LAS VEGAS, October 6, 2022 – By employing more fiber points, wireless internet service providers can improve network performance and innovation, industry players at the WISPAPALOOZA conference told Broadband Breakfast.
Jay Anderson, chief technology officer of FiberLight, which has built fiber networks in several states, including Texas, Florida, and Virginia, told this publication as wireless internet service providers get more subscribers online, the existing connections to the fiber backbone can get congested without more densification of fiber points.
“The only way to get that density is to get fiber out there, and that allows you to get more subs with your wireless,” Anderson said.
Anderson said he expects WISPs to adopt a “hybrid architecture” moving forward. FiberLight’s Texan WISP partners have grown “leaps and bounds,” he said. “They’re using our infrastructure…to get that capacity out there…our job is to get as much of it out there, [at as high a] bandwidth as possible,” he added.
Mike Rowell, senior vice president of operations for Hilliary Communications, related some of his own professional experience with fiber to Broadband Breakfast. Hilliary provides internet, telephone, and television service across Texas and Oklahoma.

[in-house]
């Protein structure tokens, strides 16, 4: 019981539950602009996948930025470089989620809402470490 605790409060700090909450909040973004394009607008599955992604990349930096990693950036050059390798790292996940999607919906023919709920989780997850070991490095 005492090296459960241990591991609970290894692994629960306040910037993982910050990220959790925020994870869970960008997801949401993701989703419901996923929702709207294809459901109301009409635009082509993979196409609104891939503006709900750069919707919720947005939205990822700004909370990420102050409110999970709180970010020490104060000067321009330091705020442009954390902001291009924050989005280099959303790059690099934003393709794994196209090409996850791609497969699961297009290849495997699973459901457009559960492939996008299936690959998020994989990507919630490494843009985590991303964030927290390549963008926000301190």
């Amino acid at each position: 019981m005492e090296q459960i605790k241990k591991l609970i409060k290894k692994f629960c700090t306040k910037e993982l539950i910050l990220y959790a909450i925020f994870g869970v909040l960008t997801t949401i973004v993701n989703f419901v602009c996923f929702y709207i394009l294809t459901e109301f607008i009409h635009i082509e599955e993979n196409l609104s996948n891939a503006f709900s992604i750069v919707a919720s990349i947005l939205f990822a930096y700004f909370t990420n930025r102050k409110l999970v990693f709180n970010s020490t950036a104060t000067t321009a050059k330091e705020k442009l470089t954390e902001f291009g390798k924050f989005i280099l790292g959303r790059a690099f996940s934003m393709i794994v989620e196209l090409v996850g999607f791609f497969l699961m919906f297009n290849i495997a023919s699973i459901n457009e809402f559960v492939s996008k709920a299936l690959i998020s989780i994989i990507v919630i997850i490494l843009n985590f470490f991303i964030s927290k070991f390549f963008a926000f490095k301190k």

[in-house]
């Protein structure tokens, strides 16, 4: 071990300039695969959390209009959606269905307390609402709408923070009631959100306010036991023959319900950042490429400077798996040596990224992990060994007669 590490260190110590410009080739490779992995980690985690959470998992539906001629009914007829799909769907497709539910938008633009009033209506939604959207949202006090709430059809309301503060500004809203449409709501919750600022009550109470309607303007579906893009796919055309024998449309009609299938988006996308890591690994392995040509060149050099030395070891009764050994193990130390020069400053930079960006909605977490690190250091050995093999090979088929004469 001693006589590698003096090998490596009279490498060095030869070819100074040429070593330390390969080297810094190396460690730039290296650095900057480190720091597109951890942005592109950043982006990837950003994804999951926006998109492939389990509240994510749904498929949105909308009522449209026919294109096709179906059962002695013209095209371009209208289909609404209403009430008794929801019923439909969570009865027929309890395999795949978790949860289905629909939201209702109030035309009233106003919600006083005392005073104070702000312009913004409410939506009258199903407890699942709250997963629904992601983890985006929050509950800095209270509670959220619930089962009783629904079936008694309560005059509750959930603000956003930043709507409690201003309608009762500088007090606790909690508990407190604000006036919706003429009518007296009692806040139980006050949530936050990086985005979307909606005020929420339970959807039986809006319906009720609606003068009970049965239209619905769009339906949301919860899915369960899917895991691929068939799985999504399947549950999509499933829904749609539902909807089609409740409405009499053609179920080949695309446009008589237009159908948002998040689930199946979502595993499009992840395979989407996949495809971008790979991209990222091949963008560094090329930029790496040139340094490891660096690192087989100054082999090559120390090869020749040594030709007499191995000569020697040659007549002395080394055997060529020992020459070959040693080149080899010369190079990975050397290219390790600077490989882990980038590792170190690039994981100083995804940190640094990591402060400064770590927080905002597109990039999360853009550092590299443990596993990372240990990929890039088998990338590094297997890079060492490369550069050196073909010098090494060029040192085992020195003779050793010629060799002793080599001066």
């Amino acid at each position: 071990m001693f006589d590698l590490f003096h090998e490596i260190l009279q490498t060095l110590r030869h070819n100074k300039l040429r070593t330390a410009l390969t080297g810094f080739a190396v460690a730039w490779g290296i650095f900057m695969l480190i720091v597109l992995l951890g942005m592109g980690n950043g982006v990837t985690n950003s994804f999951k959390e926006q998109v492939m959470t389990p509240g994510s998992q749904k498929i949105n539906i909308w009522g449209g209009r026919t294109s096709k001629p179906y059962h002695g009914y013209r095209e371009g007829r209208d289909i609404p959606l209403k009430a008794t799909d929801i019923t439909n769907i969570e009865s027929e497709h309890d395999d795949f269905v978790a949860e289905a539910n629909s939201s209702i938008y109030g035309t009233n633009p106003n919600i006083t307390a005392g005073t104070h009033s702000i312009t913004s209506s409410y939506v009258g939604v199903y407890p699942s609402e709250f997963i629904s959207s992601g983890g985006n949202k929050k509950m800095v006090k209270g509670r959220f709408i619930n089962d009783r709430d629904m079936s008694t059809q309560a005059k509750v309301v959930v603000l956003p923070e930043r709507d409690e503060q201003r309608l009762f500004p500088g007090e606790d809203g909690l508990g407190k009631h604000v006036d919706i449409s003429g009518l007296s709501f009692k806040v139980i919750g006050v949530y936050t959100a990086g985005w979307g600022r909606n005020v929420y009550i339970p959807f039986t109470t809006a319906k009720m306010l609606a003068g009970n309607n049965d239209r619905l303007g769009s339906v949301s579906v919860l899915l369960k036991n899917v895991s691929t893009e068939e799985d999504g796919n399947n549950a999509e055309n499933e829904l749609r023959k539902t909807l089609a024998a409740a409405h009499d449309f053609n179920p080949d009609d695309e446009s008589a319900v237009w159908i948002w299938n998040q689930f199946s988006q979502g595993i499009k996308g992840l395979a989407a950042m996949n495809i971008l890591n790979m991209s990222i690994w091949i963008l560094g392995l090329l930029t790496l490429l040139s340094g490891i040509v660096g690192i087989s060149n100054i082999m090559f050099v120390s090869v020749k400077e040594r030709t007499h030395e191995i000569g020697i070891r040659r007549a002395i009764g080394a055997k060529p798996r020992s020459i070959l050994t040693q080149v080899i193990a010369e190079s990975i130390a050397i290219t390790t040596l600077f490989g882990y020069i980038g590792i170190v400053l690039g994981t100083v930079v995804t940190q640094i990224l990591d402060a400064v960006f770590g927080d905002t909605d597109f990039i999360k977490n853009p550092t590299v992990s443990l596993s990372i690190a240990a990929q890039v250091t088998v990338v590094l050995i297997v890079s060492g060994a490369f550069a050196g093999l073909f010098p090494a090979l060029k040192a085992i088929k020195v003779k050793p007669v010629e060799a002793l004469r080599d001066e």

“We can see fiber helping us out tremendously in some areas getting us to a wireless access point,” Rowell said, explaining that a single fiber deployment can replace a less-reliable, multi-device connection to a hard-to-serve area. He said this strategy enabled his company to offer higher internet speeds and reach new customers.
Rowell has worked in telecommunications for four decades. He said he has seen once-prohibitive costs for fiber-installation machinery plummet, which makes fiber a far more viable option than it previously was.
“Fiber – from just…two years ago – was totally different than today,” he said. “You can [now] have fiber splicers that can do a really, really nice job for under $3,000.”
Rowell also emphasized the importance of foresight and innovative business planning. “We never thought we’d be selling one-gig, and here we are selling it,” he said. “It’s going to be the same thing: We don’t think we’re going to be selling 10-gig, but we’re going to.”